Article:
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Theorem (DVD + Blu-ray) 
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Theorem (DVD + Blu-ray)
A film by Pier Paolo Pasolini
A handsome, enigmatic stranger (Terence Stamp) arrives at a bourgeois household in Milan and successively seduces each family member, not forgetting the maid. Then, as abruptly and mysteriously as he arrived, he departs, leaving the members of the household to make what sense they can of their lives in the void of his absence.
In this cool, richly complex and provocative political allegory, Pasolini uses his schematic plot to explore family dynamics, the intersection of class and sex, and the nature of different sexualities. After winning a prize at the Venice Film Festival, Theorem was subsequently banned on an obscenity charge, but Pasolini later won an acquittal on the grounds of the films 'high artistic value'.
Theorem is visually ravishing, with superb performances from its international cast and a brilliantly eclectic soundtrack featuring music by composers ranging from Mozart and Morricone.
- Presented in both High Definition and Standard Definition
- Optional alternative English language soundtrack
- Audio commentary by Italian film expert Robert Gordon
- An Interview with Terence Stamp (2007, 34 mins, DVD only)
- 2013 theatrical release trailer
- Fully illustrated booklet with essay by Geoffrey Nowell-Smith, review by Philip Strick and biographies of Pasolini and Stamp
Italy | 1968 | colour, and tinted black & white | Italian language, with optional English subtitles | 94 minutes | Original aspect ratio 1.85:1
Disc 1: BD50 | 1080p | 24fps | PCM mono audio (48k/24-bit)
Disc 2: DVD9 | PAL | Dolby Digital audio (320kbps)
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Top Customer Reviews
Although there are still signs of source material damage the restoration has reduced it to the extent that it does not impinge upon the viewing experience too much - unless you are very pernickety. What is very apparent is the film's rich visual texture, from monochrome through grainy sepia to sumptuous colour. The overall impression is one of a very dense almost over saturated world, a world that is superficially recognisable but which is in fact deeply disturbing. The film is composed of a series of moments with little regard to conventional narrative development or continuity.
I understand that Italy's roman catholic authorities prosecuted Pasolini for obscenity in respect of Theorem, I wonder if they would have preferred to get him for blasphemy but realised that they would have fallen into the trap of acknowledging that the film was an allusion to Jesus.
The varied visual textures are echoed by Pasolini's use of a number of pictorial techniques particularly during the film's unusual [even by Pasolini standards] opening sequences. A much loved motif, the volcanic ashes of Mt Etna, features here and did so in many films from Matthew to Medea. There's some quasi news footage in monochrome and another visual device, much favoured by Pasolini, the direct referencing, perhaps parodying of silent film.Read more ›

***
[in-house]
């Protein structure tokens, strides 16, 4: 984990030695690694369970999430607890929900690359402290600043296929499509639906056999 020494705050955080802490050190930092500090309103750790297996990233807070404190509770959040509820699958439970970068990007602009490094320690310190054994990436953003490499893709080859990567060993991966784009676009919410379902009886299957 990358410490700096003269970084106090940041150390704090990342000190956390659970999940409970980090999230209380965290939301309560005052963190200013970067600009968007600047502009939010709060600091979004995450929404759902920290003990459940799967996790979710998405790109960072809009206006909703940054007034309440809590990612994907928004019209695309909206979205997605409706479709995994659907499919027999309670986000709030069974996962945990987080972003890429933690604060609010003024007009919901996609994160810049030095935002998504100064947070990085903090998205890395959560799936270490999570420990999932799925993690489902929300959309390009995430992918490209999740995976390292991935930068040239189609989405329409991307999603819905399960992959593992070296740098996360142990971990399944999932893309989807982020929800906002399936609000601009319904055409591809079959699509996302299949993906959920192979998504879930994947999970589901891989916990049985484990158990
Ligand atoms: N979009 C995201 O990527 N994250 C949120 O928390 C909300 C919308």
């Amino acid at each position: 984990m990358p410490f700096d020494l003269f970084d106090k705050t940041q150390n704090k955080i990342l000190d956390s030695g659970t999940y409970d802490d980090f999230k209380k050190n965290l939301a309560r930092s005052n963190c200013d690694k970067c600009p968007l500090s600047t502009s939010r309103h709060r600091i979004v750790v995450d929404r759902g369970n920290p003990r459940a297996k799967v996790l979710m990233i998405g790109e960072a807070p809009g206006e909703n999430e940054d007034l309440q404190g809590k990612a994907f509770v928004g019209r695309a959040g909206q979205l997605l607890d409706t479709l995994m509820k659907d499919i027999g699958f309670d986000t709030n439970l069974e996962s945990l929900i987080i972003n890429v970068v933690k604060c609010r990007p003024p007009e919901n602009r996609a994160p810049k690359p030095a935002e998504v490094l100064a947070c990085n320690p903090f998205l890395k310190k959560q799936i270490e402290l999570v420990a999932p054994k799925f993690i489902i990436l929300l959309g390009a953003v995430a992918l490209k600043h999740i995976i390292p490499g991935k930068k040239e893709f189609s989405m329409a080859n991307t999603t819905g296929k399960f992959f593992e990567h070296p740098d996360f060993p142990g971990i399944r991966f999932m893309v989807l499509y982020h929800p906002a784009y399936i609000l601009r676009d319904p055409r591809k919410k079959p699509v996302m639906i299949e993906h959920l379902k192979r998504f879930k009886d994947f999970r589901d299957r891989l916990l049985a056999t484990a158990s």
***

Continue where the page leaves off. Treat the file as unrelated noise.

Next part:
"Theorem" is one of the true classics of 1960s European art/auteur cinema. I imagine most people interested in this film already know it well. I'd just like to say that this is a fine new DVD edition from the BFI - good sharp print, nice booklet with review from 1968 & a new informative essay and the disc has an entertaining newly filmed interview with Mr Stamp, who worships Fellini & has a grudge against Pasolini almost as big as his grudge against Antonioni, but is perceptive about his character/role. And the fact is that Pasolini enabled Stamp to give his greatest performance.
As the interviews & essays discuss, the basic Marx-meets-Freud "theorem" that the bourgeois patriarchal family is upheld by sexual repression is pure 1968, but the film has proved timeless because of its unique mysterious & poetic quality. Also obvious, in retrospect, is that much of the film is really a representation of Pasolini's anxieties over his own homosexuality - mostly displaced onto poor Silvana Magnano, the housewife! Anyway, this is one 60s classic that actually improves with age - much imitated but never bettered - & well worth getting on this DVD edition.
Most Recent Customer Reviews
It's a puzzling film. I'm not sure I really have ever completely understood it. It leaves me in conflict. Read morePublished 9 months ago by Alfred Viola
Theorem is sometimes described a an allegory. If this is correct it should be possible to work out its meaning. Read morePublished 10 months ago by Geoffrey Fairhall
An interesting film on sexual mores in the late 60's which still apply today, lovely to look at and listen to.Published 14 months ago by N. M. Fletcher
Well casted well dramatized and well presented as the social Critique and retrospect what dysfunctional family may be. Read morePublished 16 months ago by Zdenek Hanzlik
No issue in service getting it, but the film itself is sooooooo pretentious you will have no idea what is going on. Read morePublished 17 months ago by GiggidyGiggidyGoo!
One of the best pictures from Pasolini. The second half is the best one, with a great ending.
Beautiful master and great interview with Terence Stamp.